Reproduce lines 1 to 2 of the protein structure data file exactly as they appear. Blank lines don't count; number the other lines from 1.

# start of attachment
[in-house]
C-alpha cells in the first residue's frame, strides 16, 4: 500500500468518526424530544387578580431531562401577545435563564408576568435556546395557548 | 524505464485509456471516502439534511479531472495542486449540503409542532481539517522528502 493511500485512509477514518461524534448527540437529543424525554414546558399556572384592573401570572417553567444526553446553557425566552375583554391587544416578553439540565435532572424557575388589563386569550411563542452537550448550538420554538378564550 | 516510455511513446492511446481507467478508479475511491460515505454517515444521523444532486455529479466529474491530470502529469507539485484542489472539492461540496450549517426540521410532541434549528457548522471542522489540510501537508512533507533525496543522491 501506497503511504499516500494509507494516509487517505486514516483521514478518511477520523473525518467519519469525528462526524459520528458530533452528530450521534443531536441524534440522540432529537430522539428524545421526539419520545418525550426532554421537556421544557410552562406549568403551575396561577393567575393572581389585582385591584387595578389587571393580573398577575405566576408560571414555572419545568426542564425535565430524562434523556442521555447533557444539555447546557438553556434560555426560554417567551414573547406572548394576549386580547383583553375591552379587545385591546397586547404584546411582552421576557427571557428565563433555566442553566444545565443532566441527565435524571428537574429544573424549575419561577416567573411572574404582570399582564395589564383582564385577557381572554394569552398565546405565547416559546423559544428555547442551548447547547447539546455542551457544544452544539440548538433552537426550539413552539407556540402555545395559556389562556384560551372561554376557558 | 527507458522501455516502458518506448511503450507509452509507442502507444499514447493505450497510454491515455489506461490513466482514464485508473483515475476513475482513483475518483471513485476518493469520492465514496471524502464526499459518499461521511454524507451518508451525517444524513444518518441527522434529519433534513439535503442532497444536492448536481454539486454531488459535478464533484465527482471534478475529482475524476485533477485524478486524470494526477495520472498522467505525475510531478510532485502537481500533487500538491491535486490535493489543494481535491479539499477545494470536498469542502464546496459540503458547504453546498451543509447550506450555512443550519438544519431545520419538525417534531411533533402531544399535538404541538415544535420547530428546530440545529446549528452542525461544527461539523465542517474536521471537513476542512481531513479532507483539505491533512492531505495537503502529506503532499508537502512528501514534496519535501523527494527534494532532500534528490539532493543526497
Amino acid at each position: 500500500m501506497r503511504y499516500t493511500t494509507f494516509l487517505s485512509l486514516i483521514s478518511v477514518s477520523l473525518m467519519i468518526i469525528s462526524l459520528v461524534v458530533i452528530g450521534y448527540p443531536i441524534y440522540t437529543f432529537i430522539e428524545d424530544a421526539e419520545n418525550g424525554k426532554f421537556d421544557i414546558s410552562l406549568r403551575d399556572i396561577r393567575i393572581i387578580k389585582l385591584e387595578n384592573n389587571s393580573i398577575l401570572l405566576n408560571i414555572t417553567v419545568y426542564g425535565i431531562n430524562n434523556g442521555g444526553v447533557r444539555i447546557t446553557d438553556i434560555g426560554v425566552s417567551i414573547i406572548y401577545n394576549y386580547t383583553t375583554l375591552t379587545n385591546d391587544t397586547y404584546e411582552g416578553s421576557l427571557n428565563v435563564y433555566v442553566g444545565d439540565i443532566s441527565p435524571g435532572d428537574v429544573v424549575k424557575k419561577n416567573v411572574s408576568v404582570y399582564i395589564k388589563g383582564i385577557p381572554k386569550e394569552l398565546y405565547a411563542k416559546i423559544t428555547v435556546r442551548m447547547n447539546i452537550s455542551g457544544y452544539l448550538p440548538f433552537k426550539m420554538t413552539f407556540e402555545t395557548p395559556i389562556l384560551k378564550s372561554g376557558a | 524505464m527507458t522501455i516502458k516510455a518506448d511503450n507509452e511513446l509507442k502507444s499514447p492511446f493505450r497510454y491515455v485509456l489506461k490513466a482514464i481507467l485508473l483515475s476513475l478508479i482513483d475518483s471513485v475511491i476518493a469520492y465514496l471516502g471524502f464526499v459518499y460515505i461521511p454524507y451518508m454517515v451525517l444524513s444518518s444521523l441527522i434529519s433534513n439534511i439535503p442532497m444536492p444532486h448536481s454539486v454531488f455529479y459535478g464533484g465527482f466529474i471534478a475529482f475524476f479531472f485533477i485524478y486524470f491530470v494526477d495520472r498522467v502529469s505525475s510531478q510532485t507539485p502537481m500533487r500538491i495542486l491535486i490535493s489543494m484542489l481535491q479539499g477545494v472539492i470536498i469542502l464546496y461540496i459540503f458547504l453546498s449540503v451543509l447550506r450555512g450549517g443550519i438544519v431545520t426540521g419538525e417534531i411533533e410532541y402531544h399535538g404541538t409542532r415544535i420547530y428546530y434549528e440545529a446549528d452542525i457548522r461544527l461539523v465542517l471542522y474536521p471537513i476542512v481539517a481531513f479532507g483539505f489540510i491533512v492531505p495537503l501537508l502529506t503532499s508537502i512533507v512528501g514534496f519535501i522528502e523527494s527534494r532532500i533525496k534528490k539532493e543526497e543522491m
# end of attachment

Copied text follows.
[in-house]
C-alpha cells in the first residue's frame, strides 16, 4: 500500500468518526424530544387578580431531562401577545435563564408576568435556546395557548 | 524505464485509456471516502439534511479531472495542486449540503409542532481539517522528502 493511500485512509477514518461524534448527540437529543424525554414546558399556572384592573401570572417553567444526553446553557425566552375583554391587544416578553439540565435532572424557575388589563386569550411563542452537550448550538420554538378564550 | 516510455511513446492511446481507467478508479475511491460515505454517515444521523444532486455529479466529474491530470502529469507539485484542489472539492461540496450549517426540521410532541434549528457548522471542522489540510501537508512533507533525496543522491 501506497503511504499516500494509507494516509487517505486514516483521514478518511477520523473525518467519519469525528462526524459520528458530533452528530450521534443531536441524534440522540432529537430522539428524545421526539419520545418525550426532554421537556421544557410552562406549568403551575396561577393567575393572581389585582385591584387595578389587571393580573398577575405566576408560571414555572419545568426542564425535565430524562434523556442521555447533557444539555447546557438553556434560555426560554417567551414573547406572548394576549386580547383583553375591552379587545385591546397586547404584546411582552421576557427571557428565563433555566442553566444545565443532566441527565435524571428537574429544573424549575419561577416567573411572574404582570399582564395589564383582564385577557381572554394569552398565546405565547416559546423559544428555547442551548447547547447539546455542551457544544452544539440548538433552537426550539413552539407556540402555545395559556389562556384560551372561554376557558 | 527507458522501455516502458518506448511503450507509452509507442502507444499514447493505450497510454491515455489506461490513466482514464485508473483515475476513475482513483475518483471513485476518493469520492465514496471524502464526499459518499461521511454524507451518508451525517444524513444518518441527522434529519433534513439535503442532497444536492448536481454539486454531488459535478464533484465527482471534478475529482475524476485533477485524478486524470494526477495520472498522467505525475510531478510532485502537481500533487500538491491535486490535493489543494481535491479539499477545494470536498469542502464546496459540503458547504453546498451543509447550506450555512443550519438544519431545520419538525417534531411533533402531544399535538404541538415544535420547530428546530440545529446549528452542525461544527461539523465542517474536521471537513476542512481531513479532507483539505491533512492531505495537503502529506503532499508537502512528501514534496519535501523527494527534494532532500534528490539532493543526497